"When Free Software authors wanted an operating system that
they could modify and share without the usual hassles of
proprietary software, they wrote a new system from scratch.
Many of the same programmers who wrote the free GNU/Linux system
had access to the source code of proprietary operating systems like
the old ATT Unix, and Sun Microsystems SunOS. They did not bootleg
those systems and form a widespread underground of people hacking
on a stolen OS. They respected other people's property rights,
even when they might not have supported them. Free Software
authors worked a peaceful revolution, within the law."
"That's not what we're seeing now with Napster, and the
widespread bootlegging of music by Napster users justifies, in many
people's eyes, the way we're being prosecuted over our free
software DVD players. There are lots of casual music thieves who
are taking advantage just because it's suddenly become physically
possible for them to do so. What's going to happen before net
bandwidth and bigger disk drives make it possible to pass around
movies as we do music today? I compare it to Tiananmen square. We
are enjoying the short dance of freedom before governments come in
with heavy weapons. And the worst thing about it is that we are
giving them a good reason to do so."
"I am a follower of Richard Stallman, the creator of the GNU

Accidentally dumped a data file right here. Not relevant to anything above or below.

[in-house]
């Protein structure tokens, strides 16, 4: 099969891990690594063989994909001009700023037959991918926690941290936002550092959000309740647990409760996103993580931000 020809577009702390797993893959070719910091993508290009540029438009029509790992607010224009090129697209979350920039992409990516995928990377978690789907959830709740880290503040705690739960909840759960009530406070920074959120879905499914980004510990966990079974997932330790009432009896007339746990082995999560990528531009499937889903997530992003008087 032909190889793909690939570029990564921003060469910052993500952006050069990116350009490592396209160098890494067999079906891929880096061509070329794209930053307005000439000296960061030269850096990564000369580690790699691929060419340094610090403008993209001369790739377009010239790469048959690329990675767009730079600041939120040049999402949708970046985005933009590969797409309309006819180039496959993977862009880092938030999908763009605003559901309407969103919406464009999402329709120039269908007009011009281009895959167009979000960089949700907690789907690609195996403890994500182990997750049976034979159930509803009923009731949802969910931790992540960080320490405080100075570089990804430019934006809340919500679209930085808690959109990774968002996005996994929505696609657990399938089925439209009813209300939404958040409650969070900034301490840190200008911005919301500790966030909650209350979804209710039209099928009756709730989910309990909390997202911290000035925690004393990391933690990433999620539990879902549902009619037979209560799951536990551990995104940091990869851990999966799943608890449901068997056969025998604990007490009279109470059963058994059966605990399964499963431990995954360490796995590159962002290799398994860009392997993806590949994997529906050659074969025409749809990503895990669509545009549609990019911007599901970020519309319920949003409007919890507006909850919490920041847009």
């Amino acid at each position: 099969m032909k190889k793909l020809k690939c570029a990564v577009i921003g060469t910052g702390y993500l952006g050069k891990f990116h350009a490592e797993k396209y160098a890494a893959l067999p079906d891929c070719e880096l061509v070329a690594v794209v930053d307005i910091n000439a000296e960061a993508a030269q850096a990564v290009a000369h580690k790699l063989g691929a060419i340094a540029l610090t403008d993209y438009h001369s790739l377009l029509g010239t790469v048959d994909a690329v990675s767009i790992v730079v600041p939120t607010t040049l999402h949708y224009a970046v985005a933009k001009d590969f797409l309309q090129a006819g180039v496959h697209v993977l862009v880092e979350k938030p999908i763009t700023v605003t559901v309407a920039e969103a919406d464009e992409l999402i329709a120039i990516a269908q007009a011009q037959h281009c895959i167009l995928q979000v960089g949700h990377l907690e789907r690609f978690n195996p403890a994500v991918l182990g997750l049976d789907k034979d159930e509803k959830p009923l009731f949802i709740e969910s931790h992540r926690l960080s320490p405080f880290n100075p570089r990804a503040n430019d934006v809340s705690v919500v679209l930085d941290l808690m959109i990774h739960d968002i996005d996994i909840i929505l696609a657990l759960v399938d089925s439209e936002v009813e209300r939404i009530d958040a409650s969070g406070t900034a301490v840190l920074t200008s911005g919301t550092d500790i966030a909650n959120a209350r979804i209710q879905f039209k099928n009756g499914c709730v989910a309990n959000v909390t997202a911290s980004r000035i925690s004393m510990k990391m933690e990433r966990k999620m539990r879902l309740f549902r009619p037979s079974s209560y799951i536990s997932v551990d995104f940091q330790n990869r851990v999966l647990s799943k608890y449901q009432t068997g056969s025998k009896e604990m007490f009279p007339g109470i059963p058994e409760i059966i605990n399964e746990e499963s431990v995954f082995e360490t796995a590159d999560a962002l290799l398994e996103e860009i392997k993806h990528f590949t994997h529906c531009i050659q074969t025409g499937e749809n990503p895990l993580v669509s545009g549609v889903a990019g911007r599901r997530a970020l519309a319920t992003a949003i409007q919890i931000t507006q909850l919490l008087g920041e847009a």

project and pioneer of the free software movement, but Richard and
I don't agree on one thing: Richard doesn't believe in ownership of
intellectual property. I believe that free software and proprietary
software should peacefully coexist. But if you grant that
proprietary intellectual property has a right to exist at all, some
legal protection like copyright becomes necessary. The important
part is finding the right balance between the rights of the
copyright holder and the good of the general public. Over time,
that balance has shifted toward the rights of the copyright holder
and away from the good of the public. For example, copyright used
to be an exchange of government protection, for the author allowing
his work to go into the public domain eventually. These days,
copyrights effectively never expire."
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